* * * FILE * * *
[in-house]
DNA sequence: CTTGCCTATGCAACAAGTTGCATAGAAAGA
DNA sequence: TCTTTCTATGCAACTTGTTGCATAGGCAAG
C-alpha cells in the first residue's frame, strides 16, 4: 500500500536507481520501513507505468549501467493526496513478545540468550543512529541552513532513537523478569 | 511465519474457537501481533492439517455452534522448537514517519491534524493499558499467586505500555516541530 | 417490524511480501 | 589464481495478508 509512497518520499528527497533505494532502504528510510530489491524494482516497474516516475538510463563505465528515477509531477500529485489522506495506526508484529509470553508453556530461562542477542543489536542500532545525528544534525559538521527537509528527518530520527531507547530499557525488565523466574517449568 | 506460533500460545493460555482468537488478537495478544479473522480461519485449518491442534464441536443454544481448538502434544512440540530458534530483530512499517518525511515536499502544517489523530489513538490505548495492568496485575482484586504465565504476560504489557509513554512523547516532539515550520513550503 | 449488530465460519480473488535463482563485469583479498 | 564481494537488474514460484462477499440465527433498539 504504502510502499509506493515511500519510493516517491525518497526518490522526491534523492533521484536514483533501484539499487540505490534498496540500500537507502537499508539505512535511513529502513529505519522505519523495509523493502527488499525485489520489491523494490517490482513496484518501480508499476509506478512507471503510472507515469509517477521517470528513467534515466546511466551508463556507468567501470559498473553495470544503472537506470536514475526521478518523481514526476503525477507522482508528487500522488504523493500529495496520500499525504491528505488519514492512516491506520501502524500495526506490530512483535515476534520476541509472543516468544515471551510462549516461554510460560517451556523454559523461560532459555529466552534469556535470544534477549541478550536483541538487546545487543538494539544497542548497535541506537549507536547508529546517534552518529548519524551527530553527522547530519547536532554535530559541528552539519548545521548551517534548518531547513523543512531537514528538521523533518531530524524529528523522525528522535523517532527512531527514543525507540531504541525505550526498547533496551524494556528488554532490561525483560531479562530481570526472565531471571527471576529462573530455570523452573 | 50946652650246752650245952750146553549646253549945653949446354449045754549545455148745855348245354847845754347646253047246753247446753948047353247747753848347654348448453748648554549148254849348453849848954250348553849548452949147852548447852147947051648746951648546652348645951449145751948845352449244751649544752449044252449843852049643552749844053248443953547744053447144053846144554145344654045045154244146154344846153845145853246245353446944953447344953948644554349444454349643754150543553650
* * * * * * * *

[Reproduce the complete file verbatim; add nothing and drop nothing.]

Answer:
[in-house]
DNA sequence: CTTGCCTATGCAACAAGTTGCATAGAAAGA
DNA sequence: TCTTTCTATGCAACTTGTTGCATAGGCAAG
C-alpha cells in the first residue's frame, strides 16, 4: 500500500536507481520501513507505468549501467493526496513478545540468550543512529541552513532513537523478569 | 511465519474457537501481533492439517455452534522448537514517519491534524493499558499467586505500555516541530 | 417490524511480501 | 589464481495478508 509512497518520499528527497533505494532502504528510510530489491524494482516497474516516475538510463563505465528515477509531477500529485489522506495506526508484529509470553508453556530461562542477542543489536542500532545525528544534525559538521527537509528527518530520527531507547530499557525488565523466574517449568 | 506460533500460545493460555482468537488478537495478544479473522480461519485449518491442534464441536443454544481448538502434544512440540530458534530483530512499517518525511515536499502544517489523530489513538490505548495492568496485575482484586504465565504476560504489557509513554512523547516532539515550520513550503 | 449488530465460519480473488535463482563485469583479498 | 564481494537488474514460484462477499440465527433498539 504504502510502499509506493515511500519510493516517491525518497526518490522526491534523492533521484536514483533501484539499487540505490534498496540500500537507502537499508539505512535511513529502513529505519522505519523495509523493502527488499525485489520489491523494490517490482513496484518501480508499476509506478512507471503510472507515469509517477521517470528513467534515466546511466551508463556507468567501470559498473553495470544503472537506470536514475526521478518523481514526476503525477507522482508528487500522488504523493500529495496520500499525504491528505488519514492512516491506520501502524500495526506490530512483535515476534520476541509472543516468544515471551510462549516461554510460560517451556523454559523461560532459555529466552534469556535470544534477549541478550536483541538487546545487543538494539544497542548497535541506537549507536547508529546517534552518529548519524551527530553527522547530519547536532554535530559541528552539519548545521548551517534548518531547513523543512531537514528538521523533518531530524524529528523522525528522535523517532527512531527514543525507540531504541525505550526498547533496551524494556528488554532490561525483560531479562530481570526472565531471571527471576529462573530455570523452573 | 50946652650246752650245952750146553549646253549945653949446354449045754549545455148745855348245354847845754347646253047246753247446753948047353247747753848347654348448453748648554549148254849348453849848954250348553849548452949147852548447852147947051648746951648546652348645951449145751948845352449244751649544752449044252449843852049643552749844053248443953547744053447144053846144554145344654045045154244146154344846153845145853246245353446944953447344953948644554349444454349643754150543553650